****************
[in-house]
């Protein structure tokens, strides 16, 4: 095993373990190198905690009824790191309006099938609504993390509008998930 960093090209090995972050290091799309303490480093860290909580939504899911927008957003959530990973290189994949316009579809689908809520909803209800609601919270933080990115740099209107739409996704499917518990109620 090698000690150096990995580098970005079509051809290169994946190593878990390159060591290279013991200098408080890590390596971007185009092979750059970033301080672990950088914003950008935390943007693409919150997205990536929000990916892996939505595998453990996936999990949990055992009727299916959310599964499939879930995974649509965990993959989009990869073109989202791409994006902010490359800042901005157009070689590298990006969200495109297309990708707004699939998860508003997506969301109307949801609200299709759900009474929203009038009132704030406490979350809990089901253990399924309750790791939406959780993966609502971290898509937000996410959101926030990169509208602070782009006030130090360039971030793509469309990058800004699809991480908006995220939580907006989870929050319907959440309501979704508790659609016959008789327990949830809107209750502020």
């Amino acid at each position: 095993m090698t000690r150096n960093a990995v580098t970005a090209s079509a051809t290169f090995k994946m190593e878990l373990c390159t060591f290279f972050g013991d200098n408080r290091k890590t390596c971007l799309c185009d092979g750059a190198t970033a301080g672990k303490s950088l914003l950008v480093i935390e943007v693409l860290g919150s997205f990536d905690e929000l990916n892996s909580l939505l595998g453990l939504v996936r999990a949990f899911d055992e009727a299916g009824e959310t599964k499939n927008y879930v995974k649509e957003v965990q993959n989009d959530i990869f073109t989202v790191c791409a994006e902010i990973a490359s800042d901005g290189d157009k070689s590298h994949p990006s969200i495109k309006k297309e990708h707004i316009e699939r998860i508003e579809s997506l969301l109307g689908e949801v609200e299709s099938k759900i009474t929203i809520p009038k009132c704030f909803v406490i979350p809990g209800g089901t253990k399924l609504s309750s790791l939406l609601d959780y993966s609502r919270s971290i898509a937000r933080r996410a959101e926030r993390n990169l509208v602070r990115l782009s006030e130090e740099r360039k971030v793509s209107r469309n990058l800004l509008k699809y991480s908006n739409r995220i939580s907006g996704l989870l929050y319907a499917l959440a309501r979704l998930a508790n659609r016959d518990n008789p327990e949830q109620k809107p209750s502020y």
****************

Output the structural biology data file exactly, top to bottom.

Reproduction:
[in-house]
């Protein structure tokens, strides 16, 4: 095993373990190198905690009824790191309006099938609504993390509008998930 960093090209090995972050290091799309303490480093860290909580939504899911927008957003959530990973290189994949316009579809689908809520909803209800609601919270933080990115740099209107739409996704499917518990109620 090698000690150096990995580098970005079509051809290169994946190593878990390159060591290279013991200098408080890590390596971007185009092979750059970033301080672990950088914003950008935390943007693409919150997205990536929000990916892996939505595998453990996936999990949990055992009727299916959310599964499939879930995974649509965990993959989009990869073109989202791409994006902010490359800042901005157009070689590298990006969200495109297309990708707004699939998860508003997506969301109307949801609200299709759900009474929203009038009132704030406490979350809990089901253990399924309750790791939406959780993966609502971290898509937000996410959101926030990169509208602070782009006030130090360039971030793509469309990058800004699809991480908006995220939580907006989870929050319907959440309501979704508790659609016959008789327990949830809107209750502020």
């Amino acid at each position: 095993m090698t000690r150096n960093a990995v580098t970005a090209s079509a051809t290169f090995k994946m190593e878990l373990c390159t060591f290279f972050g013991d200098n408080r290091k890590t390596c971007l799309c185009d092979g750059a190198t970033a301080g672990k303490s950088l914003l950008v480093i935390e943007v693409l860290g919150s997205f990536d905690e929000l990916n892996s909580l939505l595998g453990l939504v996936r999990a949990f899911d055992e009727a299916g009824e959310t599964k499939n927008y879930v995974k649509e957003v965990q993959n989009d959530i990869f073109t989202v790191c791409a994006e902010i990973a490359s800042d901005g290189d157009k070689s590298h994949p990006s969200i495109k309006k297309e990708h707004i316009e699939r998860i508003e579809s997506l969301l109307g689908e949801v609200e299709s099938k759900i009474t929203i809520p009038k009132c704030f909803v406490i979350p809990g209800g089901t253990k399924l609504s309750s790791l939406l609601d959780y993966s609502r919270s971290i898509a937000r933080r996410a959101e926030r993390n990169l509208v602070r990115l782009s006030e130090e740099r360039k971030v793509s209107r469309n990058l800004l509008k699809y991480s908006n739409r995220i939580s907006g996704l989870l929050y319907a499917l959440a309501r979704l998930a508790n659609r016959d518990n008789p327990e949830q109620k809107p209750s502020y």